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"What is the significance of the three witches in Macbeth?"
In this essay, I am seeking to answer the question: "What is the significance of the three witches in Macbeth?". In order to answer this, I will look at the following things: what I believe Shakespeare intended the witches to represent; what the witches aim to achieve throughout the play; and what they do ultimately achieve and its ramifications by the end of Macbeth.
First of all, who and what are the witches? Clearly, they are not your friendly neighbourhood types (overplayed somewhat with the rather excessive pathetic fallacy) Some Shakespeare scholars have speculated that the three witches on Macbeth are intended to represent the three Fates of ancient mythology. However, as the latter are goddesses with powers far greater than the three hags of Shakespeare's tale, and the connection, I believe, is at best dim. Interestingly enough, three seems to be a recurrent figure in Macbeth. In Act I, Scene3, one of the "weird sisters" invokes magical powers:
"Thrice to thrice, and thrice to mine,
Again, at the start of Act IV, the first witch projects the time of Macbeth's second encounter with the weird sisters by noting:
"Thrice the brindled cat hath mew'd"
There are several other instances in the play in which the number three resonates with the incantations of the witches, as for example, in the three murderers of Banquo, or the hailing of Macbeth by the witches. Whether this is meant to echo the three hammer blows of fate or the three baths a day that was customary at the time, I don't know.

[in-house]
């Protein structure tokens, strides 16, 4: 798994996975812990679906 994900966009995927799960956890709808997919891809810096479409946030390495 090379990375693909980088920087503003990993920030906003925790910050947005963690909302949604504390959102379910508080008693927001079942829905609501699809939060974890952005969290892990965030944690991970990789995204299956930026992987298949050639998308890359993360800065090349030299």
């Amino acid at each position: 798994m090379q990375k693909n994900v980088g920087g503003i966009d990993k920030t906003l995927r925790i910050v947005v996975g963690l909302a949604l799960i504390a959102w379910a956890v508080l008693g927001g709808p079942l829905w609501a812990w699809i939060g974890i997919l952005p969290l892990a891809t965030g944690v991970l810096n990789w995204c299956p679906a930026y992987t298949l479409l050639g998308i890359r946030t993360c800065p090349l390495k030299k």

Some doubts about the nature of the witches in Macbeth have been aroused by the fact that they are called the 'Weird Sisters', a phrase that Shakespeare is believed to have borrowed from Holinshed's "Chronicles of England, Scotland and Ireland" (I577) - his source for the story of the play. In Holinshed 'weird' retains its older meaning of 'fate' (it was originally a noun) - they are referred to as 'the weird sisters, that is . . . the goddesses of destiny'. However Shakespeare may well not have known this older meaning of the word, which survived only in the North, furthermore, the activities described by the witches at the beginning of Act1 Scene1 are characteristic of the traditional witches of popular belief, rather than of goddesses of destiny. In all respects they do actually conform to the popular belief regarding witchcraft at the time: they have no power of their own, but gain it by selling their souls to the devil. This is reinforced when Banquo calls the witches the following:
Shakespeare's witches refer even to the apparitions that they raise as:
Incidentally, it was believed at the time that the devil taught witches to steal unbaptised children, which explains the significance of the appearance of the apparitions to some extent.
The trio of witches' interactions with Macbeth play a vital role in his thinking about his own life, both before and after the murder of Duncan. Banquo and Macbeth both recognize them as something supernatural, part of the landscape but not fully human inhabitants of it:
"That look not like th' inhabitants o' th' earth"
They have malicious intentions and prophetic powers. Yet they are not active agents in the sense that th
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Macbeth, Shakespeare, Banquo, Duncan, King James,
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witches, Macbeth, three witches, evil, Shakespeare, weird sisters, Banquo, thrice, seventeenth century, light and darkness, Thane, Cawdor, goddesses, before and after, pathetic fallacy, magical powers, Act IV, active imagination, Scene1, human, human mind, compel, ruthless people, Holinshed, moral, natural world, temptation, Polanski, supernatural, destiny, prophecies, back there, essay, brindled, trifles, hags, astray, intrude, instruments, seduce, endlessly, incantations, betray, chink, murderers, prophesy, beliefs, three fates, potions, soliciting,